It looks like 2021 might be the year that a veggie that’s most often grown in the dark gets to shine. Because while I’ve been reporting on this nutritional superfood’s benefits for YEARS now, it looks like more folks are FINALLY starting to see the light.
A group of scientists from Penn State decided to take a deep dive into the evidence behind mushroom’s cancer-blocking abilities. In a systematic review and meta-analysis, the team carefully crunched the data from 17 different cancer studies published between 1996 and 2020.
Studies have been stacking up for years. The evidence is overwhelming. And researchers agree. Mushrooms could send your cancer risk PLUMMETING.
Their results, published in the peer-reviewed journal Advances in Nutrition, leave little doubt that fungi are fabulous. In fact, once you see the results, if you’re not already making mushrooms a regular item on your own menu, you’re likely going to want to change that fast.
Mushrooms on the menu make cancer risk plummet
Now, if you’re anything like me, the flavor alone makes mushrooms a frequent flyer at mealtimes. In fact, they regularly show up at breakfast, lunch, AND dinner time in our house.
But I get it. Not everybody is a fungi fan.
It could be you just don’t have a lot of experience with mushrooms, so they aren’t your regular go-to for a side dish. Or perhaps you’re unsure how to fix them or even how they taste if they weren’t served at home when you were growing up.
But the incredible findings from this new study should serve as all the motivation you need to give mushrooms another try. Because according to researchers, a regular mushroom habit could send your cancer risk plummeting by a stunning 45 percent.
As I’ve explained before, mushrooms are a bit of a nutritional goldmine. They’re brimming with vitamins, nutrients, and antioxidant compounds. For example, fungi are a good source of vitamin D, selenium, phosphorous, B12, and protein. And despite being so nutrient-dense their low in calories and carbs too.
But there’s one compound in particular that researchers say could be the key to mushroom’s cancer-fighting powers. Ergothioneine is an amino acid that’s found mainly in mushrooms. And it also happens to be a potent antioxidant and cellular protector, which means it’s a natural cancer fighter.
Once this unique compound is absorbed by your body, it gets transported to most of your tissues. And unlike many other similar nutrients, ergothioneine isn’t quickly metabolized. Instead, it gets retained in high concentrations in your tissues and red blood cells and excreted far more slowly.
Protect your cells with this potent antioxidant
In other words, our bodies find the mushroom compound valuable enough to hold onto. And when you take a look at ergothioneine’s resume of benefits, it quickly becomes obvious why.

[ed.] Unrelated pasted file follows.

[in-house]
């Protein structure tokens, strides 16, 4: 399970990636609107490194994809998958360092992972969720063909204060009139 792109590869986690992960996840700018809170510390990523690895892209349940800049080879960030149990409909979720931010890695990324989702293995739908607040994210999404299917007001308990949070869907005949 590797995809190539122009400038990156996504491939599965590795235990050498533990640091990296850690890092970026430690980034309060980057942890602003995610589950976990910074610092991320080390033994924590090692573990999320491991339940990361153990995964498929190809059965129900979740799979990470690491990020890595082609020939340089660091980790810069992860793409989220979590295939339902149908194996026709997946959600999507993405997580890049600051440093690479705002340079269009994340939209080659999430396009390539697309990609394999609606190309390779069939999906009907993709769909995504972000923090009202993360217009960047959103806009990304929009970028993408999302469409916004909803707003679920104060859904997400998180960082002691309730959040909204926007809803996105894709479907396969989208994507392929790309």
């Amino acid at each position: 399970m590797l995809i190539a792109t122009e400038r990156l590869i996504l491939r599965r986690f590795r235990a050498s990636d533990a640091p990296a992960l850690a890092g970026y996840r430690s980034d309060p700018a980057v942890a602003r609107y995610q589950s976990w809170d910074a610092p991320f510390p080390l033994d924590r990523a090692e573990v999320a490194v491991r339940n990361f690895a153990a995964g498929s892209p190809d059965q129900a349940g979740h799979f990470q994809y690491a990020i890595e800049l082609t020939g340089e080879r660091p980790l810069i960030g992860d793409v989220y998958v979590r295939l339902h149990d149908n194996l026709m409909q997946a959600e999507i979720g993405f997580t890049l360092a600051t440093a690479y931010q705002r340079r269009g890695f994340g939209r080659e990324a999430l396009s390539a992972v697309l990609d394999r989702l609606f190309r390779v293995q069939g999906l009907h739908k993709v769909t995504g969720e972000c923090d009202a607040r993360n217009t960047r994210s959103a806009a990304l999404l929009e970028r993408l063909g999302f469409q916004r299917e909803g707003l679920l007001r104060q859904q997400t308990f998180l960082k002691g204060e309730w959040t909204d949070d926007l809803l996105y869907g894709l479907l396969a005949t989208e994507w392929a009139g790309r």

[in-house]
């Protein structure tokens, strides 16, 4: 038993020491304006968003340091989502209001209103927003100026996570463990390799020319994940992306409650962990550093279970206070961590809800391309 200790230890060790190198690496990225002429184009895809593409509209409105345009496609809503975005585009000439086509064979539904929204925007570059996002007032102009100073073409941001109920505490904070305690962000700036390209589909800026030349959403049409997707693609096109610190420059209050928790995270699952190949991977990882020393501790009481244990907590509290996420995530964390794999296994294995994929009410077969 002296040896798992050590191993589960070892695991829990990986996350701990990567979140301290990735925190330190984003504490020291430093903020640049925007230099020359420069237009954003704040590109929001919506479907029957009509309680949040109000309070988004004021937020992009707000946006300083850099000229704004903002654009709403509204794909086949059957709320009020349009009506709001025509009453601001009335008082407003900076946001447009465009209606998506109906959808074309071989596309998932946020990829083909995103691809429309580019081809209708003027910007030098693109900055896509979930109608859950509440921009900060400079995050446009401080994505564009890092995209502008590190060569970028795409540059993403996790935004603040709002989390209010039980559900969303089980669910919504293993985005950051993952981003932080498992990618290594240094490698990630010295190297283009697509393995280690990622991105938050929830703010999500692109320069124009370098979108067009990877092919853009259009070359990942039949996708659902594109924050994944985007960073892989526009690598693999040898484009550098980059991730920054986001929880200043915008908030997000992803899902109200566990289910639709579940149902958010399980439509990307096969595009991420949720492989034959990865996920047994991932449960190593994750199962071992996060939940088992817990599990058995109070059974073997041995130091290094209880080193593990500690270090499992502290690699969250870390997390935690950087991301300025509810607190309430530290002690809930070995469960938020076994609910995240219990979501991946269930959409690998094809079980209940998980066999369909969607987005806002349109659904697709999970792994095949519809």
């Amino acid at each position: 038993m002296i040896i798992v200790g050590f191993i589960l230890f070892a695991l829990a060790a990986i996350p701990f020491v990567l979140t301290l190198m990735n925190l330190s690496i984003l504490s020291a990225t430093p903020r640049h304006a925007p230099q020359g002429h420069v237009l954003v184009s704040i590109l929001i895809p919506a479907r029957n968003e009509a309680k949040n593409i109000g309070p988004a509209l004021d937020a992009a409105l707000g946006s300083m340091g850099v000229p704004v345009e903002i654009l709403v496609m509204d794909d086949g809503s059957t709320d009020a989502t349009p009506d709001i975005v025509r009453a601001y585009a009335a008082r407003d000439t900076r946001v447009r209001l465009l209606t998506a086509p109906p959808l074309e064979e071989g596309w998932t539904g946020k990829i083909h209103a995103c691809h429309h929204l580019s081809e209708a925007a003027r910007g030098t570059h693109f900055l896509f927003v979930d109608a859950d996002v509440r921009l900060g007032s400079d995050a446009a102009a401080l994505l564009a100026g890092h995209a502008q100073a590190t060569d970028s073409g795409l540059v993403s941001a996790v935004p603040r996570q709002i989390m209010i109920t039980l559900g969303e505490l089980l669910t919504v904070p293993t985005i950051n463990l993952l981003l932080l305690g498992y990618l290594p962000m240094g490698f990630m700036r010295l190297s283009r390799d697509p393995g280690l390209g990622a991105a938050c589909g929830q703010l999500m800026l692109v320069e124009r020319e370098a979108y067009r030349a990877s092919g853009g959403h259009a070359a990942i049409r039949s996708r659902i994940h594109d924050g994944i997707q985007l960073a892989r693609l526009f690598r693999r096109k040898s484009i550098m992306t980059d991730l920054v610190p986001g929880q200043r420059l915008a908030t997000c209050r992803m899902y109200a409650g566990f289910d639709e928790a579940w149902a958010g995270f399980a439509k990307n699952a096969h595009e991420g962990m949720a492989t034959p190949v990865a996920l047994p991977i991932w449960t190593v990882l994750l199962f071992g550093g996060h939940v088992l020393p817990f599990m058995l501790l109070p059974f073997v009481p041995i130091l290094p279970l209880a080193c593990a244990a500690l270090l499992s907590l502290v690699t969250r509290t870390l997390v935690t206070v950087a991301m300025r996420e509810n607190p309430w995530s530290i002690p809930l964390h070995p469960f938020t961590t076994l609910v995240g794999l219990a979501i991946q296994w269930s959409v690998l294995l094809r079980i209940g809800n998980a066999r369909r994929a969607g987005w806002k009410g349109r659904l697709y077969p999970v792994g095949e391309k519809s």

In vitro studies show ergothioneine helps to…
- scavenge free radicals
- modulate inflammation
- protect neurons
- chelate metals such as iron and copper (decreasing oxidative damage)
- protect against UV radiation‐induced damage
- shield cells against injury (cytoprotective activities)
Porcini mushrooms contain the MOST ergothioneine by far, weighing in at 181.24 mg per 100 grams of dry weight. Followed by King Oyster, Buna Shimeji, Shiitake, Enoki, Abalone, and Willow.
Now some of those mushrooms might sound a bit on the exotic side. However, I’ve found a few of these varieties at my local grocery store. You might find them at yours too.
But here’s the thing. The researchers say you don’t have to eat the mushrooms with the highest ergothioneine to get that cancer protection.
Folks who included ANY variety of mushrooms in their daily diet, including white button, brown button, portobello, maitake, and cremini, had a lower risk of cancer. The trick is to get the right amount.
The magic number was 18 grams of mushrooms daily.
Making mushroom magic work for YOU
If you know anything about measurements… or mushrooms… you’ll know that 18 grams isn’t much. It converts to about 0.06 ounces or less than a fistful of fungi. For comparison, one whole portobello mushroom weighs in at around 124 grams.
In other words, it doesn’t take many mushrooms to reach your daily requirement to get that 45 percent drop in cancer risk. A few slices in your eggs in the morning, tossed into a salad in the afternoon, or beside your main dish in the evening should do it.
I’ve reported on mushrooms helping to keep prostate cancer in check before (click here to catch up). And the researchers behind this new analysis found a strong association between mushroom munching and lower breast cancer risk.
But the scientists point out this was likely because most of the studies in the review focused on breast cancer and didn’t include other cancers. In other words, there’s every reason to believe the same association would be seen with other cancers, too, had they been the target of the studies the team included in their analysis.
It’s shaping up to be the Summer of the ‘Shroom. And I, for one, couldn’t be happier about it. Why not join me in my quest to make cancer-fighting mushrooms a DAILY part of the diet?
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